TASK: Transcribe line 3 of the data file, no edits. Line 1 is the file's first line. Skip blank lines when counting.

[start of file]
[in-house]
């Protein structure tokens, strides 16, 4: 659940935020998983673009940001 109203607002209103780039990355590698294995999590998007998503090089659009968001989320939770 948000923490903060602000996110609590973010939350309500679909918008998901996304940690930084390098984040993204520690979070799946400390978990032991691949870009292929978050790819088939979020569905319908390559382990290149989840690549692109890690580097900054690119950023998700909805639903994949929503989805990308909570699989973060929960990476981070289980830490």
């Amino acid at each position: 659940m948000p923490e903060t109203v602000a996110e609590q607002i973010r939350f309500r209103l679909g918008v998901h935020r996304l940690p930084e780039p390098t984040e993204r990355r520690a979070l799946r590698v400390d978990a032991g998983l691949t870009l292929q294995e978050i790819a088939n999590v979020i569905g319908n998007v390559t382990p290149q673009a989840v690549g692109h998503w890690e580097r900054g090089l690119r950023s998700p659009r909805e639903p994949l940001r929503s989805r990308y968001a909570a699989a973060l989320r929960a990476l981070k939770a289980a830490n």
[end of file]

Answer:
């Amino acid at each position: 659940m948000p923490e903060t109203v602000a996110e609590q607002i973010r939350f309500r209103l679909g918008v998901h935020r996304l940690p930084e780039p390098t984040e993204r990355r520690a979070l799946r590698v400390d978990a032991g998983l691949t870009l292929q294995e978050i790819a088939n999590v979020i569905g319908n998007v390559t382990p290149q673009a989840v690549g692109h998503w890690e580097r900054g090089l690119r950023s998700p659009r909805e639903p994949l940001r929503s989805r990308y968001a909570a699989a973060l989320r929960a990476l981070k939770a289980a830490n």